I advocated for him every minute of every one of those days and I made it all about the love he’d brought to so many and most especially to me. And he died knowing how much he was loved.
Death is, in the simplest of circumstances, I believe, traumatic for those who witness it, who bear the grief of it afterwards. Which is not to say we ought not to witness it; I’d do every big and small thing again and again. But memories and words and anger and pain from emotion-wrought times seep into the marrow of our bones and become trauma and it gets carried through our bodies and into our hearts and minds, even as grief swirls around and through us.
If Chuck were here, he and I would have a conversation about what happened and he’d clarify to me what he said to his daughter and we’d work our way through it, as we worked our way through all issues. Ultimately, he would tell me how proud of me he was for what I did and how I did it, and he’d thank me and tell me how much more he loves me, even now. That is the man he was to me for 24 years and that didn’t change in hospice. He spoke highly of me to his friends and co-workers through all of the years of our marriage; his pride in me and his love for me, shone brightly, always.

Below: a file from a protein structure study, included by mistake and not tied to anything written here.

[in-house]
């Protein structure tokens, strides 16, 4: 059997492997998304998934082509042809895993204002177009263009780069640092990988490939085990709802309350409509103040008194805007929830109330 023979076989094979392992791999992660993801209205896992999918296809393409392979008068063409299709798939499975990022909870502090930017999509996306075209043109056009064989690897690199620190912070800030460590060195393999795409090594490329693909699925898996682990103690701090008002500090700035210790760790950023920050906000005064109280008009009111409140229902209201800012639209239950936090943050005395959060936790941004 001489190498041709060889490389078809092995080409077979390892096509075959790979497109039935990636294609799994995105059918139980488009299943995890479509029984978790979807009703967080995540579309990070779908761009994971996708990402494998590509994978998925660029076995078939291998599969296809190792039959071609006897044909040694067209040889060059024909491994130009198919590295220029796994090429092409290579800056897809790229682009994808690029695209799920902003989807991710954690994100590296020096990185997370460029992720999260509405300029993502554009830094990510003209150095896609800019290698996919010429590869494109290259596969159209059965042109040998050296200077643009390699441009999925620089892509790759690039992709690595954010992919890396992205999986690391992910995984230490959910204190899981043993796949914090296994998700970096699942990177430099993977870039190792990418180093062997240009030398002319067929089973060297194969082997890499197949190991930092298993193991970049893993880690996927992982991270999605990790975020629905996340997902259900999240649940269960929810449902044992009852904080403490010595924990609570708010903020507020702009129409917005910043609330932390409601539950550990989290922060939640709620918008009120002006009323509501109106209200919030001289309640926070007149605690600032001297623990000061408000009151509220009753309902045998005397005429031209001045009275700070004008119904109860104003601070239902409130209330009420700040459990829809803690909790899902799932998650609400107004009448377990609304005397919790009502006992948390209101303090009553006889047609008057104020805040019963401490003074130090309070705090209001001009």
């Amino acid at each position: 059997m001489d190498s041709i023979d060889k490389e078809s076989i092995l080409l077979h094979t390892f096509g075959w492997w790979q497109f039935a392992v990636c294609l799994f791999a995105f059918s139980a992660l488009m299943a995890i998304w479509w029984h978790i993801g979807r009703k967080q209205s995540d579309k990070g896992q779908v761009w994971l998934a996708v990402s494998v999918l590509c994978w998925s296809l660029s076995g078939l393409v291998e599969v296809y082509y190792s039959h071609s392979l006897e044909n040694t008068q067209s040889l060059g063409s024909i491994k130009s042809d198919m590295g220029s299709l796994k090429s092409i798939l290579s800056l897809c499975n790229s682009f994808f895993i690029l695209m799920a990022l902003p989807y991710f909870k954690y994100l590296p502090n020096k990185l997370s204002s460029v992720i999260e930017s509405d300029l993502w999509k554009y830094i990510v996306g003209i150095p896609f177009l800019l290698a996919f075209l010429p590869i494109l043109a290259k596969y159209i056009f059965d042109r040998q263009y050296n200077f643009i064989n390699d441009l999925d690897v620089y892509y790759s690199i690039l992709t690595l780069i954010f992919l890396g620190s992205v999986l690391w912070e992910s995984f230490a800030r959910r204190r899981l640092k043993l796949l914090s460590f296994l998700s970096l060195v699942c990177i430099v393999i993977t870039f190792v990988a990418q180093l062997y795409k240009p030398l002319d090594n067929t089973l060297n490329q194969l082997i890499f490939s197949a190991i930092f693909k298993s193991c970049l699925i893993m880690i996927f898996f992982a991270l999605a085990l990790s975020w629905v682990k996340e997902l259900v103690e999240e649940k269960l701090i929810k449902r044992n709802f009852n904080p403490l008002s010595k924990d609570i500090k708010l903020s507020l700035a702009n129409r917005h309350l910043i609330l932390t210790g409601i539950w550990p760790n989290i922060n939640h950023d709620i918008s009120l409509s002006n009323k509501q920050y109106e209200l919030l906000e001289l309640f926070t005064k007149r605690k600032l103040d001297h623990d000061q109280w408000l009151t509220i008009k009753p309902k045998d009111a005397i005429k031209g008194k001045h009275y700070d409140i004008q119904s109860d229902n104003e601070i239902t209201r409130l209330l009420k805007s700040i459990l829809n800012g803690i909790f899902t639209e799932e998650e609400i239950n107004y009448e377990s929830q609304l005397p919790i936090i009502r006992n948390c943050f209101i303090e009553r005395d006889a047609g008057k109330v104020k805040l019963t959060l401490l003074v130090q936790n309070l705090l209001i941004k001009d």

Grief is indeed a matter of progress, not perfection. We put our own pressures on ourselves even before the world does, to be more, to be better, to be different. Trauma sets into our bones and we may not even be aware how it simmers into that progress and chokes it until it chokes us so that we can’t breathe.
There is a sense of relief in me after today’s therapy. Perhaps as I consider the revelations of this consciousness, the tide of trauma will wash out to sea and the soft lapping of the love he left behind for me will become my pulse beat.
This man I loved more than my own life...he left so much love behind for me. How I miss him with every pulse beat. But maybe now, as I allow the trauma to wash through me and out of me, this grief will have cleaner lines to it.
Maybe this is where the twin sides of simple grief and love can now dwell...with love becoming the stronger and mightier of the two...